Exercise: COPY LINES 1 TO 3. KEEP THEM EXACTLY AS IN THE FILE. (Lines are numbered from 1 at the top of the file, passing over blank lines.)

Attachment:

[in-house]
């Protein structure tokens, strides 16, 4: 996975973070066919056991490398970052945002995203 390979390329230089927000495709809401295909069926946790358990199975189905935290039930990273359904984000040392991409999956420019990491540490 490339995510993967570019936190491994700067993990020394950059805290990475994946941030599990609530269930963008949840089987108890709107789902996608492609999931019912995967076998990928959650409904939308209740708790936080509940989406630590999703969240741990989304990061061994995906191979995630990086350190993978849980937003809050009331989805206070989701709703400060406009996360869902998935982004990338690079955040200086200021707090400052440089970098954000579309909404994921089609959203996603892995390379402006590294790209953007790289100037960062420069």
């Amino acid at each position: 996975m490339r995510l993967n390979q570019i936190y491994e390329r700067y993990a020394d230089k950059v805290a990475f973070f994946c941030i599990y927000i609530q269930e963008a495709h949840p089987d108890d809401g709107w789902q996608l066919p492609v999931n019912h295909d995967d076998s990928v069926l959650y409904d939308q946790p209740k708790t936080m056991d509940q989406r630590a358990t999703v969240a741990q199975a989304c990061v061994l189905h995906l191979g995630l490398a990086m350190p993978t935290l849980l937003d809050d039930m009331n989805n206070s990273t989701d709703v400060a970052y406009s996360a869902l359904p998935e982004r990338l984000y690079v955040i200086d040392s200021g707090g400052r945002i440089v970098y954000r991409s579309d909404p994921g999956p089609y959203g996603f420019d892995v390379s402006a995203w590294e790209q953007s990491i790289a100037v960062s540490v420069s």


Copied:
[in-house]
């Protein structure tokens, strides 16, 4: 996975973070066919056991490398970052945002995203 390979390329230089927000495709809401295909069926946790358990199975189905935290039930990273359904984000040392991409999956420019990491540490 490339995510993967570019936190491994700067993990020394950059805290990475994946941030599990609530269930963008949840089987108890709107789902996608492609999931019912995967076998990928959650409904939308209740708790936080509940989406630590999703969240741990989304990061061994995906191979995630990086350190993978849980937003809050009331989805206070989701709703400060406009996360869902998935982004990338690079955040200086200021707090400052440089970098954000579309909404994921089609959203996603892995390379402006590294790209953007790289100037960062420069």
């Amino acid at each position: 996975m490339r995510l993967n390979q570019i936190y491994e390329r700067y993990a020394d230089k950059v805290a990475f973070f994946c941030i599990y927000i609530q269930e963008a495709h949840p089987d108890d809401g709107w789902q996608l066919p492609v999931n019912h295909d995967d076998s990928v069926l959650y409904d939308q946790p209740k708790t936080m056991d509940q989406r630590a358990t999703v969240a741990q199975a989304c990061v061994l189905h995906l191979g995630l490398a990086m350190p993978t935290l849980l937003d809050d039930m009331n989805n206070s990273t989701d709703v400060a970052y406009s996360a869902l359904p998935e982004r990338l984000y690079v955040i200086d040392s200021g707090g400052r945002i440089v970098y954000r991409s579309d909404p994921g999956p089609y959203g996603f420019d892995v390379s402006a995203w590294e790209q953007s990491i790289a100037v960062s540490v420069s």